European Union foreign ministers announced today a ban on Iranian oil imports, to begin on July 1 as part of coordinated measures with the United States to put pressure on the country’s nuclear program.
The 27-nation bloc said it would also freeze Iranian central bank assets in Europe as well as of other state entities and ban the trade in gold, precious metals, diamonds and petrochemical products from Iran.
“Today’s decisions target the sources of the finance for the nuclear program, complementing already existing sanctions,” the EU announced today in Brussels, adding that it has “banned imports of Iranian crude oil and petroleum products.”
Iran’s currency, the rial, fell by 10% to a new record low on Monday following the EU ban, a major problem for President Mahmoud Ahmadinejad who has said sanctions will not hurt the economy.
The EU action lends weight to similar actions by the United States in a joint bid to dissuade Iran from creating nuclear weapons, which Iran has denied it is doing.
The EU decision is mandatory for all its members and additional regulation will be forthcoming in the next few days to impose the same restrictions on companies.
The dispute with the West is becoming increasingly damaging for Iran as oil represents 50% of the national budget and 80% of exports.
Iran produced 3.58 million barrels of crude a day in December, according to data compiled by Bloomberg, about 4% of global oil consumption.
Regarding the slide of the Iranian currency, Reuters states;
The rial’s slide is likely to exacerbate inflation which is already at 20 percent and rising, as Iran is heavily reliant on imported consumer and intermediate goods whose prices have surged as the rial has depreciated.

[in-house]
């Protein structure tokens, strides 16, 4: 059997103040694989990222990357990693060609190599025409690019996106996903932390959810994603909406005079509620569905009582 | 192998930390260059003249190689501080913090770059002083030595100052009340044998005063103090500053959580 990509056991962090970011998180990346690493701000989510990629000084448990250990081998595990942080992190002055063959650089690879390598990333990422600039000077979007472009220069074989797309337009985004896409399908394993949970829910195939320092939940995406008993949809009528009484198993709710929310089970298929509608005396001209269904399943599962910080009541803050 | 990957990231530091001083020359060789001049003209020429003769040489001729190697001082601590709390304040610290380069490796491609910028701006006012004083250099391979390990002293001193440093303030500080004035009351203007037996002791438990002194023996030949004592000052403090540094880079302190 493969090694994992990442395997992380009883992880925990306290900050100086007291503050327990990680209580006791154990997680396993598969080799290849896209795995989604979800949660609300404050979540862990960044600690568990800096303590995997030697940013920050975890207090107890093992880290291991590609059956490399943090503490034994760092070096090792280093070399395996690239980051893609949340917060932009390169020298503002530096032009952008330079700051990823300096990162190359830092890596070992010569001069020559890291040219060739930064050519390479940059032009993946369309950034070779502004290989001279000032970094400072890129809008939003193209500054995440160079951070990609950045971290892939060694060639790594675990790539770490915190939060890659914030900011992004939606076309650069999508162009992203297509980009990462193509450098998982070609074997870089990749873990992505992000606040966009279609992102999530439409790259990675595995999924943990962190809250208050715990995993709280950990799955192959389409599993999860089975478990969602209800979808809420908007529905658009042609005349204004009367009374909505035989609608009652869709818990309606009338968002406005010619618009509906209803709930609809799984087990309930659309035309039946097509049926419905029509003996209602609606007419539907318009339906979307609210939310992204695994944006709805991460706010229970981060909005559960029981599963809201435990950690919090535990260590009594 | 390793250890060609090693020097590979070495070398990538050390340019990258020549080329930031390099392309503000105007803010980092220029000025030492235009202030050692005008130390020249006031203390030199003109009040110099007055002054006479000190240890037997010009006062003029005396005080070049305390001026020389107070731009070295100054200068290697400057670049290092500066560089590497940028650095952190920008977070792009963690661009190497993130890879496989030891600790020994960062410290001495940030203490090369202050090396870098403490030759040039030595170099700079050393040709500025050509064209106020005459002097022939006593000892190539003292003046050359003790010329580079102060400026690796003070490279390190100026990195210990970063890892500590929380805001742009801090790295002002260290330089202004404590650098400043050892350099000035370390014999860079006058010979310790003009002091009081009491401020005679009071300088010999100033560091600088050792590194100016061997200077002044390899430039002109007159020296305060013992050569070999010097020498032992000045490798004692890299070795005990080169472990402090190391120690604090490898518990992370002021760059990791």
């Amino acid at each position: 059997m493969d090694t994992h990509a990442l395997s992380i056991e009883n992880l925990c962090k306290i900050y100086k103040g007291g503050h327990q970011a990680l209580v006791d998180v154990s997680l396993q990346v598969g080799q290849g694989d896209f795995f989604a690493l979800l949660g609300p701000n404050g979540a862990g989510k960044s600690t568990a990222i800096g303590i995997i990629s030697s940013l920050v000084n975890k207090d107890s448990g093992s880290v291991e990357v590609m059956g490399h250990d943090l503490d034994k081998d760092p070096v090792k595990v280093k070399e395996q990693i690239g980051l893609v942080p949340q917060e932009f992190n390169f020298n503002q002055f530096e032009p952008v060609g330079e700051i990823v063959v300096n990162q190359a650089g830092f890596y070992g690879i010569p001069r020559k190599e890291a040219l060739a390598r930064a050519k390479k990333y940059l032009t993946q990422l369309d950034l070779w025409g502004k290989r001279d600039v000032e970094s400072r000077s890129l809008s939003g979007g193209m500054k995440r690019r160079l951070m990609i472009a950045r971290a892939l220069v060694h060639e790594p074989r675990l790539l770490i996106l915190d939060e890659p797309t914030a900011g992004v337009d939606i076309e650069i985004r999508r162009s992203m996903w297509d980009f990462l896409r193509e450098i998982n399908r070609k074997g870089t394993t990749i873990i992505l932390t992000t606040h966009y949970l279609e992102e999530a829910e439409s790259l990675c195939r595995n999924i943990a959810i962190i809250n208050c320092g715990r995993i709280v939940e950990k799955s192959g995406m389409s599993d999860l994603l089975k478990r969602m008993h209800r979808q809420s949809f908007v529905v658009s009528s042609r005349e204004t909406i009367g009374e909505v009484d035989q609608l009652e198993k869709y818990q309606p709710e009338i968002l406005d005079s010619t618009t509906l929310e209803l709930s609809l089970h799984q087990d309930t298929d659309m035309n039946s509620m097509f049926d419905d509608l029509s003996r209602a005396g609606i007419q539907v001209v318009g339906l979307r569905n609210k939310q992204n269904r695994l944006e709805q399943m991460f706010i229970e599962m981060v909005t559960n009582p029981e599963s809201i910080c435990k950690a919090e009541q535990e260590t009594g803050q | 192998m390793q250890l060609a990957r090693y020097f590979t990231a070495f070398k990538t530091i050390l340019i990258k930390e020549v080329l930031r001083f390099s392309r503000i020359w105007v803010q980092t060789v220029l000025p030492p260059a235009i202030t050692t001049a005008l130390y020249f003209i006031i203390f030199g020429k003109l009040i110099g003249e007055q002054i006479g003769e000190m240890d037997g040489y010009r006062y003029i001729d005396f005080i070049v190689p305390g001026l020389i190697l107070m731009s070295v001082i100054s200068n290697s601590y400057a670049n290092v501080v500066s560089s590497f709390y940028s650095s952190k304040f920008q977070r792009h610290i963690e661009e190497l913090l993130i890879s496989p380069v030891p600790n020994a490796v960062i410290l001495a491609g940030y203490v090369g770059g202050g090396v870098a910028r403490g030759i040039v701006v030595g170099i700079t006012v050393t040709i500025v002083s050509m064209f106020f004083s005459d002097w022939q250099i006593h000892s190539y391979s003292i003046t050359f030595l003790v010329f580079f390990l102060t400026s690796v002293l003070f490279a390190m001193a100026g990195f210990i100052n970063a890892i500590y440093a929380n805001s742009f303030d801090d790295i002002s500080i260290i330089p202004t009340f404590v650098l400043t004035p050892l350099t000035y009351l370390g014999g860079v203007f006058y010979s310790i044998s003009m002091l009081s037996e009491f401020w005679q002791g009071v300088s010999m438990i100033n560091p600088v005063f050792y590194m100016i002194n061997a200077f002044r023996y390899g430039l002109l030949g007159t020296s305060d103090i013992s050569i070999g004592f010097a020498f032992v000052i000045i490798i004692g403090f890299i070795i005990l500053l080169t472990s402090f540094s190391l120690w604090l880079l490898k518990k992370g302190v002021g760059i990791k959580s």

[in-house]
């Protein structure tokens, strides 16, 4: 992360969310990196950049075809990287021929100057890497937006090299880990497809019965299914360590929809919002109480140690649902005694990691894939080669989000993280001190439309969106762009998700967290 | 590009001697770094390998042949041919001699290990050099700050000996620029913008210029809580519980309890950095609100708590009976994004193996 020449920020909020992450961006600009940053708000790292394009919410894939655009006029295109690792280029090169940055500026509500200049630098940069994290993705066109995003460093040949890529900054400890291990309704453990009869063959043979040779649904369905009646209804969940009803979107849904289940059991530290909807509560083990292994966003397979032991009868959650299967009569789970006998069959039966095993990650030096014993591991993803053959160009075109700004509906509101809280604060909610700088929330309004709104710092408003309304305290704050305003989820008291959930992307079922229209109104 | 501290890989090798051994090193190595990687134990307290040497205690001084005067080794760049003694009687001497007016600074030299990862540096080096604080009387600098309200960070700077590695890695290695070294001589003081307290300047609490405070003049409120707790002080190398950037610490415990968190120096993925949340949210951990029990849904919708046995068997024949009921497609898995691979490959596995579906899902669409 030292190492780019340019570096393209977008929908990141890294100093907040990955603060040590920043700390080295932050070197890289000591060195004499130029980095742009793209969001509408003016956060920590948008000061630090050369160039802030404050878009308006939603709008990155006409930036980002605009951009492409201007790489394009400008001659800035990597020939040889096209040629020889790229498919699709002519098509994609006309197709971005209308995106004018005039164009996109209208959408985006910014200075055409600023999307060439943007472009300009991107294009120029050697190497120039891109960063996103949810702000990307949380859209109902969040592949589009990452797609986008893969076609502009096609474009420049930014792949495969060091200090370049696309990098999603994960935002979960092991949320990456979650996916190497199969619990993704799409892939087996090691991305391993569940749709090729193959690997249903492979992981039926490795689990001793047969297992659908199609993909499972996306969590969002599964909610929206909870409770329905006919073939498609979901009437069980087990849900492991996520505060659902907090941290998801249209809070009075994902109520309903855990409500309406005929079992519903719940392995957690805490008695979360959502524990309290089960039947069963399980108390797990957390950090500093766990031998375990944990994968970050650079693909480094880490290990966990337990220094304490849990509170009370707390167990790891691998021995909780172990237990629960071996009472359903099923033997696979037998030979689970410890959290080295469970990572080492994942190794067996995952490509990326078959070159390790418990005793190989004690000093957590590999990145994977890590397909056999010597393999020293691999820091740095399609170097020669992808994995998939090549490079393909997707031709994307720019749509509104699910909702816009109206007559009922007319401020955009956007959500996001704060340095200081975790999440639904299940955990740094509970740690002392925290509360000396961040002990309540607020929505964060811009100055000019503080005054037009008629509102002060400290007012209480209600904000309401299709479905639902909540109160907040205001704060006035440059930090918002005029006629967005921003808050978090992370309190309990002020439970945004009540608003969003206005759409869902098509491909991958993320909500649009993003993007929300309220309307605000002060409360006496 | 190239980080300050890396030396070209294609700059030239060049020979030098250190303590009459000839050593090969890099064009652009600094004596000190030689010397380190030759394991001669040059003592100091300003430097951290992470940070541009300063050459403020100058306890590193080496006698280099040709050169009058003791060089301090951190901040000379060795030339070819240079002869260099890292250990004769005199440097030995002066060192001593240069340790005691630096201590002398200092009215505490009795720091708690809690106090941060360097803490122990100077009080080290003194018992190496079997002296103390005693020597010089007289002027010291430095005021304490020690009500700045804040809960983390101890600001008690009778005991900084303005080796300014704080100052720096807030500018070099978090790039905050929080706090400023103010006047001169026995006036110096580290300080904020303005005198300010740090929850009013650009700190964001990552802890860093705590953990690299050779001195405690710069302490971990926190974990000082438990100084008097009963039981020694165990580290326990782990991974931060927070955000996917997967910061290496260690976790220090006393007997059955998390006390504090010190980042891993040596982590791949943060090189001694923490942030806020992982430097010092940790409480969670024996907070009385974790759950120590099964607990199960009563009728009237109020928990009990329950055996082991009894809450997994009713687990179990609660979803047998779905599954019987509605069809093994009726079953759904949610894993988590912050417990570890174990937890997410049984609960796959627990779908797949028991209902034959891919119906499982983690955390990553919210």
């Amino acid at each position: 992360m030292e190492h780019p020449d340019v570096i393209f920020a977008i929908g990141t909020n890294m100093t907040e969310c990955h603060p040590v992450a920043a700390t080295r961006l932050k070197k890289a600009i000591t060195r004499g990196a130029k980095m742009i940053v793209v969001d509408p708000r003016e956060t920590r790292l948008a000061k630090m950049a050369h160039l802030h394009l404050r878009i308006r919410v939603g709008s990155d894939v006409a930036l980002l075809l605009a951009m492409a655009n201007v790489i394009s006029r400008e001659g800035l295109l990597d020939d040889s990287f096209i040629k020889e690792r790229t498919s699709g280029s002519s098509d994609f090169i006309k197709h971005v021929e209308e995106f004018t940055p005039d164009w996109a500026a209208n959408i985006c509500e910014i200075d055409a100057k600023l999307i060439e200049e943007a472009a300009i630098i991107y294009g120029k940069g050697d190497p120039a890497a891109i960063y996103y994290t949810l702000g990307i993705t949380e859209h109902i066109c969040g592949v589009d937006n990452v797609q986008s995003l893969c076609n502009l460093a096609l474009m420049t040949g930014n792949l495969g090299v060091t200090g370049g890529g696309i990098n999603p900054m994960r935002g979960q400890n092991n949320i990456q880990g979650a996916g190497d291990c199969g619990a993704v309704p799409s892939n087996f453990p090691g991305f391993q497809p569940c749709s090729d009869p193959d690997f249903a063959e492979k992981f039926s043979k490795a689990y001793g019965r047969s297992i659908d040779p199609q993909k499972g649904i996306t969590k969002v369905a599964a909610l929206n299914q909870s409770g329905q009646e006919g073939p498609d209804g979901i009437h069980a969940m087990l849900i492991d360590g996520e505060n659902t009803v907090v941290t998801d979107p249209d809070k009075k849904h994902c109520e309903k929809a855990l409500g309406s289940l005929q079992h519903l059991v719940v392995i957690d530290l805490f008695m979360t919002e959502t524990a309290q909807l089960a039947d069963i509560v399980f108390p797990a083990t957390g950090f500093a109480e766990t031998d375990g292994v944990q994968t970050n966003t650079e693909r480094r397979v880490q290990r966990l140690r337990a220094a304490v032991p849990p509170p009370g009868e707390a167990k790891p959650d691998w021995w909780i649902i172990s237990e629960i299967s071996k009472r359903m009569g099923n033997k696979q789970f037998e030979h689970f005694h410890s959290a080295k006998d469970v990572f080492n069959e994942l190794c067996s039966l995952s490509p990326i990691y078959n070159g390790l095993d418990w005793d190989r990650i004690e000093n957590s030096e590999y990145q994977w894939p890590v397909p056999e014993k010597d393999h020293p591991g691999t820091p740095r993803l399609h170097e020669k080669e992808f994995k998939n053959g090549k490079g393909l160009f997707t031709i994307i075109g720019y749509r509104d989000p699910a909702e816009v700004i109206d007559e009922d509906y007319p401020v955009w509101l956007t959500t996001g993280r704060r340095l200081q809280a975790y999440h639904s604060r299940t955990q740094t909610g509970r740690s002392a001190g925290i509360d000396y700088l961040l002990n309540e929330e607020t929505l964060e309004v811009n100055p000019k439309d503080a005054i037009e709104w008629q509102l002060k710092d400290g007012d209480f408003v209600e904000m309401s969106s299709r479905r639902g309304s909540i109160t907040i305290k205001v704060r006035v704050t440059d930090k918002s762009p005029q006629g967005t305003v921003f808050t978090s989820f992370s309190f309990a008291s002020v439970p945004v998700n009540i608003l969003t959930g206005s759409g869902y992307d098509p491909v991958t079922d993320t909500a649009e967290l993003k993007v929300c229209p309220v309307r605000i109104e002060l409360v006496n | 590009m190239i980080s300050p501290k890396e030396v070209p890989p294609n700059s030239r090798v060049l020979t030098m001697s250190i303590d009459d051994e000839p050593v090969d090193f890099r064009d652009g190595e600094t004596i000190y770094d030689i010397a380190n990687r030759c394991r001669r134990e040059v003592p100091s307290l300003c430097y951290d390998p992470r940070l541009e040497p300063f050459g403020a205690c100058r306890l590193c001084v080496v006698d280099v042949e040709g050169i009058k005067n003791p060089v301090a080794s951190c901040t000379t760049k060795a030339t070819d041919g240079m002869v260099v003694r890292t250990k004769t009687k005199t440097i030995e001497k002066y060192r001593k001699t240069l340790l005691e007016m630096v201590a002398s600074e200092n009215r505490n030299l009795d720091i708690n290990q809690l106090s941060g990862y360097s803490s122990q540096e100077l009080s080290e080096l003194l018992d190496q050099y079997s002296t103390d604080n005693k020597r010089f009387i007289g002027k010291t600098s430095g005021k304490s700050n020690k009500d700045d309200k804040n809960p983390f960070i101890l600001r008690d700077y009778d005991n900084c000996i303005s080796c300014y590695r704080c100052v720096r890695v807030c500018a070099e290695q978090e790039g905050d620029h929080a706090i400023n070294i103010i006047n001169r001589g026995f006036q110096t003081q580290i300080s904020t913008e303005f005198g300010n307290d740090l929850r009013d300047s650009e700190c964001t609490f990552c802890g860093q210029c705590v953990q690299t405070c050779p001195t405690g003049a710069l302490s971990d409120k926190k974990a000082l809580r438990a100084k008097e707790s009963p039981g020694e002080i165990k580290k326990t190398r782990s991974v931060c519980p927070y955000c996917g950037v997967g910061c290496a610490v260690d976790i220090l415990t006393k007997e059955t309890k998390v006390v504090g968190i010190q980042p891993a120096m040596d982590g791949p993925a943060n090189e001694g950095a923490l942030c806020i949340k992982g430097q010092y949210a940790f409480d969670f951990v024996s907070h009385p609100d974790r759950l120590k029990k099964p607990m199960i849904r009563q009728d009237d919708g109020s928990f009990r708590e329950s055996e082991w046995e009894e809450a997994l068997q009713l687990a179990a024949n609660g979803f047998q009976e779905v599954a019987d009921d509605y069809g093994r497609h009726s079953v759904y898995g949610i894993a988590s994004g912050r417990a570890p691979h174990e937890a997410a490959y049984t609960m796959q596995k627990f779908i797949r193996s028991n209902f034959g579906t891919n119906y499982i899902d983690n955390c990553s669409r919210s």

Monday’s black market dollar price was 80 percent more than the central bank’s official “reference rate” of 11,300 rials – a rate not available to normal Iranians or most importers.
British warships – led by HMS Argyll, have also joined a U.S carrier fleet on patrol in the Straits of Hormuz, in response to threats by Iran to block shipping.
The threats continued today, according to Bloomberg;
An Iranian member of parliament warned the country will “certainly close the Strait of Hormuz,” the Persian Gulf passageway for about 20 percent of globally traded oil, if sanctions “interrupt” its oil exports, the state-run Fars news agency reported, citing Mohammad Kowsari, deputy head of the chamber’s National Security and Foreign Policy commission. EU foreign policy chief Catherine Ashton declined to comment on the remarks when questioned by reporters.
However, the moves by the EU and United States, while calculated to ratchet up pressure on Iran, do not give it a clear enough rationale to attempt to block shipping through the Straits. At least, that is the calculation of the West.
The next few weeks will reveal whether the pressure on Iran is likely to make them rethink their nuclear weapon ambitions.